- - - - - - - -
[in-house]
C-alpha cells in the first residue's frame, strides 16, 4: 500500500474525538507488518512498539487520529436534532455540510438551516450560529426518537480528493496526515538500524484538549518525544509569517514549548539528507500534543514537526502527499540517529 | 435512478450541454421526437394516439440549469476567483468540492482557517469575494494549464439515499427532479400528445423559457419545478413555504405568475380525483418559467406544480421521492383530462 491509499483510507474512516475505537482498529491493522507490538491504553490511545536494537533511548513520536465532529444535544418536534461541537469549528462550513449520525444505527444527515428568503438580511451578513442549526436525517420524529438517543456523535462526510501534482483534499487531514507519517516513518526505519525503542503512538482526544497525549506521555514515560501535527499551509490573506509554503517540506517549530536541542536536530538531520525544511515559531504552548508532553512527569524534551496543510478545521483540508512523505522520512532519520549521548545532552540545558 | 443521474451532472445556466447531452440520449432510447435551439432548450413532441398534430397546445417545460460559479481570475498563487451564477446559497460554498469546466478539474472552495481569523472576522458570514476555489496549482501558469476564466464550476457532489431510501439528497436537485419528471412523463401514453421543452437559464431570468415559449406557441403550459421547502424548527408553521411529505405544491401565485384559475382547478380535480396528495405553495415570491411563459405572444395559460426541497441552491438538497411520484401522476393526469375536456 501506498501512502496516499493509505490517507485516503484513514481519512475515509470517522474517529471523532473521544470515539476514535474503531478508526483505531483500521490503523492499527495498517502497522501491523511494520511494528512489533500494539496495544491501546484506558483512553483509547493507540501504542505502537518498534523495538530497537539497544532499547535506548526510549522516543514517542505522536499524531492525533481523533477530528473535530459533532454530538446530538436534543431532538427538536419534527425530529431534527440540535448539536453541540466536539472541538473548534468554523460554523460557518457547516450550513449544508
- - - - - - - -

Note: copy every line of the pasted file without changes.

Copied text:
[in-house]
C-alpha cells in the first residue's frame, strides 16, 4: 500500500474525538507488518512498539487520529436534532455540510438551516450560529426518537480528493496526515538500524484538549518525544509569517514549548539528507500534543514537526502527499540517529 | 435512478450541454421526437394516439440549469476567483468540492482557517469575494494549464439515499427532479400528445423559457419545478413555504405568475380525483418559467406544480421521492383530462 491509499483510507474512516475505537482498529491493522507490538491504553490511545536494537533511548513520536465532529444535544418536534461541537469549528462550513449520525444505527444527515428568503438580511451578513442549526436525517420524529438517543456523535462526510501534482483534499487531514507519517516513518526505519525503542503512538482526544497525549506521555514515560501535527499551509490573506509554503517540506517549530536541542536536530538531520525544511515559531504552548508532553512527569524534551496543510478545521483540508512523505522520512532519520549521548545532552540545558 | 443521474451532472445556466447531452440520449432510447435551439432548450413532441398534430397546445417545460460559479481570475498563487451564477446559497460554498469546466478539474472552495481569523472576522458570514476555489496549482501558469476564466464550476457532489431510501439528497436537485419528471412523463401514453421543452437559464431570468415559449406557441403550459421547502424548527408553521411529505405544491401565485384559475382547478380535480396528495405553495415570491411563459405572444395559460426541497441552491438538497411520484401522476393526469375536456 501506498501512502496516499493509505490517507485516503484513514481519512475515509470517522474517529471523532473521544470515539476514535474503531478508526483505531483500521490503523492499527495498517502497522501491523511494520511494528512489533500494539496495544491501546484506558483512553483509547493507540501504542505502537518498534523495538530497537539497544532499547535506548526510549522516543514517542505522536499524531492525533481523533477530528473535530459533532454530538446530538436534543431532538427538536419534527425530529431534527440540535448539536453541540466536539472541538473548534468554523460554523460557518457547516450550513449544508